“There are so many wonderful dancers around the world – I’m happy to work with anyone who’s a movement investigator and is generous with their ideas and able to collaborate. For a recent film I created for Akademi, I worked with women over 50 who had no dance experience. They were so surprised that I didn’t impose movement on them. For me, it’s all about giving tasks and working with the dancers to develop their ideas.”

How does Avatâra manage her hectic schedule, combining dancing, choreographing and teaching? “I love it all. I don’t want to give anything up. It does take lots of planning, but jumping from one activity to another gives me a rest and a chance to get re-inspired. I don’t get bored – tired, yes, but bored, never!

Shobana Jeyasingh is one of the best female choreographers in Europe and I feel very privileged to work with her. I’m inspired too by the choreographer William Forsythe and he is also an associate artist the Hellerau Centre, so he’s often working in the studio next door. I feel very lucky that I am constantly learning from all these different experiences and people.”

Avatâra took part in the D.A.N.C.E. programme in 2005 alongside Forsythe and three other top choreographers – Wayne McGregor, Frédéric Flamand and Angelin Preljocaj. How did this experience enhance her work? ““It was life changing. It gave me the great opportunity to work next to four wonderful artists across three different countries (Germany, France and Belgium). I learnt directly from their practice and it definitely helped me to grow as a dancer and also develop a choreographic eye, a sense of composition and rhythm. I will always be very grateful to Jason Beechey, the Executive Director of D.A.N.C.E., who trusted me from the beginning.”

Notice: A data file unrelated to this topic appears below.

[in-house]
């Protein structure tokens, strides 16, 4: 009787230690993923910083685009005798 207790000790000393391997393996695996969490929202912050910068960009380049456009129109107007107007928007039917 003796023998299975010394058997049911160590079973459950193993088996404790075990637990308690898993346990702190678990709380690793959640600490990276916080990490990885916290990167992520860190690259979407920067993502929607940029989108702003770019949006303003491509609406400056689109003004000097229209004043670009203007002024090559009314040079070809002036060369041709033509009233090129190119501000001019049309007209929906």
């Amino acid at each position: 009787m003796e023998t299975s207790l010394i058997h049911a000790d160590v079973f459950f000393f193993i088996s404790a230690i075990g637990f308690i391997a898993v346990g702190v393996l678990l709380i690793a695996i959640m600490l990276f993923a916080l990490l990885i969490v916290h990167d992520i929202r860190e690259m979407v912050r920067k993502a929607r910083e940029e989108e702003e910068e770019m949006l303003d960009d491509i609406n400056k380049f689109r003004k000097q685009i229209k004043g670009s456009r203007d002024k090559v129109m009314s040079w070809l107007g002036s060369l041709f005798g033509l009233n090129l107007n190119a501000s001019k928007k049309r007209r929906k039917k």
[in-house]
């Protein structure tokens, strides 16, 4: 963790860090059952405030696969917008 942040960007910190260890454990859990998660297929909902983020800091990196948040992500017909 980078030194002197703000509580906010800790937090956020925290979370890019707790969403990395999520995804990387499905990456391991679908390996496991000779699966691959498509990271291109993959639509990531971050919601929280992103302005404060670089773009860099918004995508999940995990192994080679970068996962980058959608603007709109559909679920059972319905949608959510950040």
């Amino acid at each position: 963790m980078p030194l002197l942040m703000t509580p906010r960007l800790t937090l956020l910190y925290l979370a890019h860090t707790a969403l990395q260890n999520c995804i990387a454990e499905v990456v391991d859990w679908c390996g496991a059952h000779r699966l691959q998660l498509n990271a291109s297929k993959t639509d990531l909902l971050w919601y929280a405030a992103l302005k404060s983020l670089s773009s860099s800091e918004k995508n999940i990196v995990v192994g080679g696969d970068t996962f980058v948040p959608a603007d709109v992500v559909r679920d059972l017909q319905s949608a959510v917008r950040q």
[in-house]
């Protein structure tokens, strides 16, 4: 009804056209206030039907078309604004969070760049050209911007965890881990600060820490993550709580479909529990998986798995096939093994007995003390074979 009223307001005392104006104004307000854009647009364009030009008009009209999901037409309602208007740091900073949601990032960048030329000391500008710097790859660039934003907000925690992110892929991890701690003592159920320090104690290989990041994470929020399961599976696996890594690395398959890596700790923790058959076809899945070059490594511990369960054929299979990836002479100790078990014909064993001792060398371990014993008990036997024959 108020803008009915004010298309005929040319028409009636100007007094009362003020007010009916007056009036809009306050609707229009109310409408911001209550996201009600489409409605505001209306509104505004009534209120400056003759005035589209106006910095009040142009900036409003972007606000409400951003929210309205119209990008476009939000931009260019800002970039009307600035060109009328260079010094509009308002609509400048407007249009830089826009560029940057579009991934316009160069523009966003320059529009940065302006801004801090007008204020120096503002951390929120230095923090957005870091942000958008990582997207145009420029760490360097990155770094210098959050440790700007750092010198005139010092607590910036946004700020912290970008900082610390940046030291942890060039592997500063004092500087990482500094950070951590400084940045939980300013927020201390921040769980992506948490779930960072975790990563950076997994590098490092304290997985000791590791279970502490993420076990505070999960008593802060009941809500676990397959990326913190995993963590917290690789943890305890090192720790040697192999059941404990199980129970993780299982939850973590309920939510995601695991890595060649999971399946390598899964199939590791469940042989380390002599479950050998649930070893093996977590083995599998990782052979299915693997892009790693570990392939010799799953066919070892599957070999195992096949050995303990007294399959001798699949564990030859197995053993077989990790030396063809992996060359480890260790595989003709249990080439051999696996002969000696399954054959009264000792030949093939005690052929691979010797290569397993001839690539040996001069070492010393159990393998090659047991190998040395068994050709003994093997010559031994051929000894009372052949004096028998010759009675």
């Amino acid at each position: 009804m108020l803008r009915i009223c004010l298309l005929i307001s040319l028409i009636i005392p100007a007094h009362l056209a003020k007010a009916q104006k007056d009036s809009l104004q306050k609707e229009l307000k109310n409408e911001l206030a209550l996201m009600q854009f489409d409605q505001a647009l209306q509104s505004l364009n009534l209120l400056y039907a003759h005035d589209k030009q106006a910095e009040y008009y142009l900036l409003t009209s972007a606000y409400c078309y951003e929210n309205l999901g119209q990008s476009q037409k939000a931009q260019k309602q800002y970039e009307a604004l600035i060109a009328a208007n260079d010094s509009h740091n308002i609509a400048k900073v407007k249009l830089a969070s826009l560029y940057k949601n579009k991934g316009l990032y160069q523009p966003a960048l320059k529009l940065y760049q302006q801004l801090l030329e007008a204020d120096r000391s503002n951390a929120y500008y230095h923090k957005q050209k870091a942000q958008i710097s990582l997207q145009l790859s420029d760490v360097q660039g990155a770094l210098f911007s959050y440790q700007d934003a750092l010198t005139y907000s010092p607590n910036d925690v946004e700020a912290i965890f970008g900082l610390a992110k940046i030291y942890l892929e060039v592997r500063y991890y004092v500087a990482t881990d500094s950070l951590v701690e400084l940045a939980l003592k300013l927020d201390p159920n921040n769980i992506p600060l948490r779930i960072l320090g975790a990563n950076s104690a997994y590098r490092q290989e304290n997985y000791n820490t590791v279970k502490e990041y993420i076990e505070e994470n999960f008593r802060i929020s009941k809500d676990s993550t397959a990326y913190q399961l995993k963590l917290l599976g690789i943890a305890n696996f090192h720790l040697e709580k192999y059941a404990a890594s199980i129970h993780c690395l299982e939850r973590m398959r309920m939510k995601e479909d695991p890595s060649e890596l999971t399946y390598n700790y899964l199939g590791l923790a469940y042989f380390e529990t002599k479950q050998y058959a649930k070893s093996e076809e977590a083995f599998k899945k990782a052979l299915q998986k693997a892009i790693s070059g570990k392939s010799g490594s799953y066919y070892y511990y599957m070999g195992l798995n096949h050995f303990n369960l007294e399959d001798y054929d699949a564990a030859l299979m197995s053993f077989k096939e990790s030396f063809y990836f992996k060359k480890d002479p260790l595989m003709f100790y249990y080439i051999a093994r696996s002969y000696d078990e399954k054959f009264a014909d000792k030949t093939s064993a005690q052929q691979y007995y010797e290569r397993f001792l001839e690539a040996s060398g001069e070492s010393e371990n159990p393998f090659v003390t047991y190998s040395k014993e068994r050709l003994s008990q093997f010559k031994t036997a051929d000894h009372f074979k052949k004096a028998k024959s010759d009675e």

Avatâra has just been selected as for Dance UK’s highly-competitive Dancers’ Mentoring Programme and earlier in the year she was awarded a Dance UK Business of Dance Bursary to develop her business skills. “I am so grateful to Dance UK for their support. They really help artists to strengthen our artistic and management skills.

“The business bursary developed my confidence and enabled me to work on my Arts Council funding application, which has been pivotal in expanding my work in the UK. I am thrilled now that I will be mentored by Morag Deyes, Artistic Director of Dance Base in Edinburgh. She’s one of the best artistic leaders I’ve ever met and it will be a great privilege to work with her.”

Where does Avatâra see herself in the future? “I want to keep on dancing, teaching and choreographing, hopefully with more regular funding support. I would like to develop my artistic practice by choreographing on more companies and working with new dancers. I want my company and my work to grow.”

Catch Avatâra Ayuso’s new work in Cloud Dance Festival’s Showtime at Bernie Grant Arts Centre, 17 November and see her dance in Shobana Jeyasingh’s 25th anniversary programme at Southbank Centre, 3 & 4 December

Laura Dodge writes for Dancing Times, Dance Today, Londonist, Bachtrack, amongst other publications. She is also Communications and Membership Officer at Dance UK and a freelance dance teacher.

Photo: Ian Whalen